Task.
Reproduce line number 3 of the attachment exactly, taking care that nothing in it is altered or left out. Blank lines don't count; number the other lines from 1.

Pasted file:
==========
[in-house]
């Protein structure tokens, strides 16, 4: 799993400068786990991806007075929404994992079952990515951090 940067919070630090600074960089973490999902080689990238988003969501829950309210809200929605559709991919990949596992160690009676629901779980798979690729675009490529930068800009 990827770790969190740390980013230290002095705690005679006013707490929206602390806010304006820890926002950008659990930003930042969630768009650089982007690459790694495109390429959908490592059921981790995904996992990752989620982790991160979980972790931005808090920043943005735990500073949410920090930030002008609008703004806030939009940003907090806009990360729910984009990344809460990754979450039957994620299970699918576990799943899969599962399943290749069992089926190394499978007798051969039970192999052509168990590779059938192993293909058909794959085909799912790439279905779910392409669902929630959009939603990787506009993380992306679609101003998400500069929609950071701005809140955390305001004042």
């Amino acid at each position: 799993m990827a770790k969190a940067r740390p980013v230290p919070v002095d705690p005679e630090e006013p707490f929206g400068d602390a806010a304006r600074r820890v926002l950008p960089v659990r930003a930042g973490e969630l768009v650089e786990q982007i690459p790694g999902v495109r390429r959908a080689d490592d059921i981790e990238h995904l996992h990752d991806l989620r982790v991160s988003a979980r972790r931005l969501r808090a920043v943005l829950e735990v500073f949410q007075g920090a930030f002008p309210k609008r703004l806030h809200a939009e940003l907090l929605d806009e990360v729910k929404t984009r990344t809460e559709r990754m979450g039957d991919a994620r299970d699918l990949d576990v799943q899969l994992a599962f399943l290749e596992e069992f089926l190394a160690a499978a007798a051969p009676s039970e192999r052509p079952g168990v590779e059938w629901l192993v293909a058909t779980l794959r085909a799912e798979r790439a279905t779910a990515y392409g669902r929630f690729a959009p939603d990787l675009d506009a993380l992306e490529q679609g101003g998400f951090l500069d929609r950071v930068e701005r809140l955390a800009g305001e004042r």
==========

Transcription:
């Amino acid at each position: 799993m990827a770790k969190a940067r740390p980013v230290p919070v002095d705690p005679e630090e006013p707490f929206g400068d602390a806010a304006r600074r820890v926002l950008p960089v659990r930003a930042g973490e969630l768009v650089e786990q982007i690459p790694g999902v495109r390429r959908a080689d490592d059921i981790e990238h995904l996992h990752d991806l989620r982790v991160s988003a979980r972790r931005l969501r808090a920043v943005l829950e735990v500073f949410q007075g920090a930030f002008p309210k609008r703004l806030h809200a939009e940003l907090l929605d806009e990360v729910k929404t984009r990344t809460e559709r990754m979450g039957d991919a994620r299970d699918l990949d576990v799943q899969l994992a599962f399943l290749e596992e069992f089926l190394a160690a499978a007798a051969p009676s039970e192999r052509p079952g168990v590779e059938w629901l192993v293909a058909t779980l794959r085909a799912e798979r790439a279905t779910a990515y392409g669902r929630f690729a959009p939603d990787l675009d506009a993380l992306e490529q679609g101003g998400f951090l500069d929609r950071v930068e701005r809140l955390a800009g305001e004042r």